I am writing to give you the latest update on the federal budget process, following up on my May 31 column. The House and Senate Appropriations Committees have approved separate versions of the Energy and Water Development appropriations bill that funds the Department of Energy. This weekly update, https://www.aip.org/fyi/fyi-this-week/week-july-24, includes charts for the Presidential Budget Request, the House bill, and the Senate bill. The House version of the FY 18 appropriations bill would fund the Office of Science at FY 17 levels, while the Senate version would increase funding by 3%. (The American Institute of Physics maintains a handy tracker to the federal science budget, https://www.aip.org/fyi/federal-science-budget-tracker, which helps you follow the budget process for all science agencies.)
On Thursday, the House passed the Energy and Water Development Appropriations bill as part of a “minibus” legislative package that includes the funding bills for Defense, Military Construction and Legislative Operations. It remains unclear, however, how and when Congress will move to reconcile their two versions of the spending legislation. If they do not pass the appropriations bill on time, as usually happens, they can decide to pass a continuing resolution (CR) to avoid a government shutdown. During such a temporary CR, most programs would be funded on the lower of the two approved appropriations bills. The CR also would typically include a list of “anomalies” giving funding details for individual projects that could not be kept on track with the formulaic approach.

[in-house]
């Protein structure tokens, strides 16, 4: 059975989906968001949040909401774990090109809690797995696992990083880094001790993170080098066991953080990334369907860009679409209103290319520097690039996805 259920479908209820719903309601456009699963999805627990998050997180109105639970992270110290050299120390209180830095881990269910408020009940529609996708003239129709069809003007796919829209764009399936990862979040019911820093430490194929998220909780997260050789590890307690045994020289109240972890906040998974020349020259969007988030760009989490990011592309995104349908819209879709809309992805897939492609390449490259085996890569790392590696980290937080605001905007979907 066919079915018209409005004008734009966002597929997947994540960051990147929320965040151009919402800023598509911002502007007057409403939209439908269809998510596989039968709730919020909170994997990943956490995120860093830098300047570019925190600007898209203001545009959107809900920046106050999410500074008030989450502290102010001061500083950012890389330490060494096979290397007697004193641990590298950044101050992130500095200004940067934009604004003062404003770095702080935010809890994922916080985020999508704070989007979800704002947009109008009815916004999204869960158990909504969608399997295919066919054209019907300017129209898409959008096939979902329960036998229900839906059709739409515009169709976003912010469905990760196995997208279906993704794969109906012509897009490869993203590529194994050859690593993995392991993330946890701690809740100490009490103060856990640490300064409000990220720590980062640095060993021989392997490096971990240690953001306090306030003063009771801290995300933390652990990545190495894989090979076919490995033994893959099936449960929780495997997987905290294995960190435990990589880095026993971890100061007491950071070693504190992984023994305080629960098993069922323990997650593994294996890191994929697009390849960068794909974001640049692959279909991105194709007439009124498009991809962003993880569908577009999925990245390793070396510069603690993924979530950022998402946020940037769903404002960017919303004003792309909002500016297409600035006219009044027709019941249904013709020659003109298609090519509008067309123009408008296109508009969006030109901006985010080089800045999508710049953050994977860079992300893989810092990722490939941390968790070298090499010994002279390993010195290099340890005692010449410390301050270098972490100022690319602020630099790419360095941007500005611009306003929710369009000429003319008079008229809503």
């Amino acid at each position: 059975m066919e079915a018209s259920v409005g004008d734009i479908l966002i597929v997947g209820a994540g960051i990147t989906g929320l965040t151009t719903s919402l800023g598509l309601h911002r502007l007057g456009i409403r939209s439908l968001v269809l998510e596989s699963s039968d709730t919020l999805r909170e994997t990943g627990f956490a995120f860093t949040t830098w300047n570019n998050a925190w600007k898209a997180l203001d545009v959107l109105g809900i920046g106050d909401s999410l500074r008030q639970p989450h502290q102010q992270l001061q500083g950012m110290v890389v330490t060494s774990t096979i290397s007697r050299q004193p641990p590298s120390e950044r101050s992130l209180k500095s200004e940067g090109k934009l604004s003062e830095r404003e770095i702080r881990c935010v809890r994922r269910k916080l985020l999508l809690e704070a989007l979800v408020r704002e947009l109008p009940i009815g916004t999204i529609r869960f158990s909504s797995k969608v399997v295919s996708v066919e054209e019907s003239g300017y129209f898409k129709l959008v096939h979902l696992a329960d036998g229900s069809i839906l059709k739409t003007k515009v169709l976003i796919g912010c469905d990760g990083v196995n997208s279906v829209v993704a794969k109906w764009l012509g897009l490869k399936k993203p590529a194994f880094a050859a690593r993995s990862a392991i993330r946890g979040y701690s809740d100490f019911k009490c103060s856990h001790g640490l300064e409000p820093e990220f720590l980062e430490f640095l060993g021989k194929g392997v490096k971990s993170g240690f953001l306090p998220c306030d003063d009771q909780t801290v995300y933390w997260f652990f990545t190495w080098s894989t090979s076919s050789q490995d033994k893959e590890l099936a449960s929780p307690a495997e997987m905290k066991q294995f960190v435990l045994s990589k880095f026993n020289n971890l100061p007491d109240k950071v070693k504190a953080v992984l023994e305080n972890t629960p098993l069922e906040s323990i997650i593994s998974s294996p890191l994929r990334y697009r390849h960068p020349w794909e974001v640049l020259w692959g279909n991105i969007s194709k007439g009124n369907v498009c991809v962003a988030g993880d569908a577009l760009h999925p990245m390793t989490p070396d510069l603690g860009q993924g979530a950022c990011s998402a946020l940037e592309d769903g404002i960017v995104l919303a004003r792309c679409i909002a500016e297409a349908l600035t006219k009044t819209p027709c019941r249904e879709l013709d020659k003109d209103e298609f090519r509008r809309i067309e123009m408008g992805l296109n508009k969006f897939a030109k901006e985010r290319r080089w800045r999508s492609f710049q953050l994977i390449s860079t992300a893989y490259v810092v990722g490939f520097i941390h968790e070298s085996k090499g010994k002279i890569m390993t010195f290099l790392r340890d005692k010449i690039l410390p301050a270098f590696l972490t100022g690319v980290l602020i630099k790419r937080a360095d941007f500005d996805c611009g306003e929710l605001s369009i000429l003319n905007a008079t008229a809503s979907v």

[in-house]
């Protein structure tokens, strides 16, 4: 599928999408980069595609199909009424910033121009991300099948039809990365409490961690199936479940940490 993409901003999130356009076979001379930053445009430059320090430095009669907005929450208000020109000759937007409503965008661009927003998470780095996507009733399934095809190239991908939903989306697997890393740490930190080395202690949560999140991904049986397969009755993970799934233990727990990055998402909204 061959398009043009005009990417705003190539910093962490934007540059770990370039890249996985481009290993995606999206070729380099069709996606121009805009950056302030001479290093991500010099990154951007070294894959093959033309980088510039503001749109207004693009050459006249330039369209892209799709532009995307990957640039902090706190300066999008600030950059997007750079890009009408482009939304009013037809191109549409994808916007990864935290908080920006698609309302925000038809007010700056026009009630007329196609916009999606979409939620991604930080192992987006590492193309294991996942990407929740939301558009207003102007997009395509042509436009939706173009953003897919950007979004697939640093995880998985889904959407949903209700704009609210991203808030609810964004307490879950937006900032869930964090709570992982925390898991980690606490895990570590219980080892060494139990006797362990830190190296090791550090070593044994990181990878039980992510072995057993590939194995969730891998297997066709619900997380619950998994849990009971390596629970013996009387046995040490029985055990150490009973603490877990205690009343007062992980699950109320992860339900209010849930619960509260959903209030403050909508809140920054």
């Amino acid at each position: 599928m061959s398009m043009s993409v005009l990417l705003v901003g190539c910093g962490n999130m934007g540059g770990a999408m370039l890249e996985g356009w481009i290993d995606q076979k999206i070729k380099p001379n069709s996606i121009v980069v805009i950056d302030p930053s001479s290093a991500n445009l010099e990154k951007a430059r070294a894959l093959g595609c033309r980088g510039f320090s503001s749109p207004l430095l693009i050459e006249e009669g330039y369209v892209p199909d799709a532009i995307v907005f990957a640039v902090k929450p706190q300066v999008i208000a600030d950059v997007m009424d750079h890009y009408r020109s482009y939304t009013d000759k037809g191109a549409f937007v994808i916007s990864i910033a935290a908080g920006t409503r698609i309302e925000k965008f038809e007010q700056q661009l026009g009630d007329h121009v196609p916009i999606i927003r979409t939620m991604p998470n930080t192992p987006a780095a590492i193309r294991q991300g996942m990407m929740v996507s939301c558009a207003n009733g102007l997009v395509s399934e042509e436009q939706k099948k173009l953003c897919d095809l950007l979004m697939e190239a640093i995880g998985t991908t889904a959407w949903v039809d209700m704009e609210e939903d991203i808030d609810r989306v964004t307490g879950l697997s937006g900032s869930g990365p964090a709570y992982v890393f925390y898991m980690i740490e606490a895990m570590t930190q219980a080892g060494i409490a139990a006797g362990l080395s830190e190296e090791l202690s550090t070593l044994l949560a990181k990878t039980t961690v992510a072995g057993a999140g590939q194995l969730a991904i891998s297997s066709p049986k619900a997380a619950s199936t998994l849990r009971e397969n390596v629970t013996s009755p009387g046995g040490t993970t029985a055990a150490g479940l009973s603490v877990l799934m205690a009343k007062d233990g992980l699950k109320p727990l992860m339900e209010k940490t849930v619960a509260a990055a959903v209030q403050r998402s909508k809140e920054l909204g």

What does all of this mean for our Laboratory? In broad summary, the total funding to the Lab next year will probably be close to what it is this year. A few specific projects and programs will see significant decreases, and for the most part we now know which ones. Making great research advances in this complex funding environment will require effective management as well as world-class science. But the general outlook for the Laboratory is significantly more positive than it appeared earlier in the year.
I was in Washington last week for meetings of the National Laboratory Directors’ Council and for discussions with members of Congress about the national laboratories and their role in the federal research enterprise. We continue to follow the FY 18 budget process closely, and I will report back when I know more.